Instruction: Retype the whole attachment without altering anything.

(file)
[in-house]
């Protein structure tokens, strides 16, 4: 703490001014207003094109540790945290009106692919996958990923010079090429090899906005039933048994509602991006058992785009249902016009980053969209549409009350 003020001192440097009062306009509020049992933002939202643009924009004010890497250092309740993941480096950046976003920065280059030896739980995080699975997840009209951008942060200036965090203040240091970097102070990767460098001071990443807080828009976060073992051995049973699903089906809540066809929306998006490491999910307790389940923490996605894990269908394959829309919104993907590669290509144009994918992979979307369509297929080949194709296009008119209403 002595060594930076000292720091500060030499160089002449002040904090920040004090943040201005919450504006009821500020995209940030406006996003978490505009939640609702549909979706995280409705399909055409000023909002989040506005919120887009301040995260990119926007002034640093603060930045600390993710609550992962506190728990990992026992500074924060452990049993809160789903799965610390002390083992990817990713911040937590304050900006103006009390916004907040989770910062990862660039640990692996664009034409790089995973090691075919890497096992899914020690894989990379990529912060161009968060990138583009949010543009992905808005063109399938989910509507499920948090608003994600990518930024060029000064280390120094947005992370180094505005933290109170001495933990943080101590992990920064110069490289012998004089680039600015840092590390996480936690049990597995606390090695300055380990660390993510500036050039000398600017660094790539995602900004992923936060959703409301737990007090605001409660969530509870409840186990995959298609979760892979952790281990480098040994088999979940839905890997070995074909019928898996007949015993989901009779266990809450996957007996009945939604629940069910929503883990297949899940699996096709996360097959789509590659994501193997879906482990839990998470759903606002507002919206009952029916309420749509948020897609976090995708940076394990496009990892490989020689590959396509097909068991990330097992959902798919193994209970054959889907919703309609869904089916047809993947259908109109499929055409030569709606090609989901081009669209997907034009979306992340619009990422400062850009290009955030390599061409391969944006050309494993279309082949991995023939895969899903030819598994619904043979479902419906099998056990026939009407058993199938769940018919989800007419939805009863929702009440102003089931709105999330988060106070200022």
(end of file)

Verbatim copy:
[in-house]
């Protein structure tokens, strides 16, 4: 703490001014207003094109540790945290009106692919996958990923010079090429090899906005039933048994509602991006058992785009249902016009980053969209549409009350 003020001192440097009062306009509020049992933002939202643009924009004010890497250092309740993941480096950046976003920065280059030896739980995080699975997840009209951008942060200036965090203040240091970097102070990767460098001071990443807080828009976060073992051995049973699903089906809540066809929306998006490491999910307790389940923490996605894990269908394959829309919104993907590669290509144009994918992979979307369509297929080949194709296009008119209403 002595060594930076000292720091500060030499160089002449002040904090920040004090943040201005919450504006009821500020995209940030406006996003978490505009939640609702549909979706995280409705399909055409000023909002989040506005919120887009301040995260990119926007002034640093603060930045600390993710609550992962506190728990990992026992500074924060452990049993809160789903799965610390002390083992990817990713911040937590304050900006103006009390916004907040989770910062990862660039640990692996664009034409790089995973090691075919890497096992899914020690894989990379990529912060161009968060990138583009949010543009992905808005063109399938989910509507499920948090608003994600990518930024060029000064280390120094947005992370180094505005933290109170001495933990943080101590992990920064110069490289012998004089680039600015840092590390996480936690049990597995606390090695300055380990660390993510500036050039000398600017660094790539995602900004992923936060959703409301737990007090605001409660969530509870409840186990995959298609979760892979952790281990480098040994088999979940839905890997070995074909019928898996007949015993989901009779266990809450996957007996009945939604629940069910929503883990297949899940699996096709996360097959789509590659994501193997879906482990839990998470759903606002507002919206009952029916309420749509948020897609976090995708940076394990496009990892490989020689590959396509097909068991990330097992959902798919193994209970054959889907919703309609869904089916047809993947259908109109499929055409030569709606090609989901081009669209997907034009979306992340619009990422400062850009290009955030390599061409391969944006050309494993279309082949991995023939895969899903030819598994619904043979479902419906099998056990026939009407058993199938769940018919989800007419939805009863929702009440102003089931709105999330988060106070200022």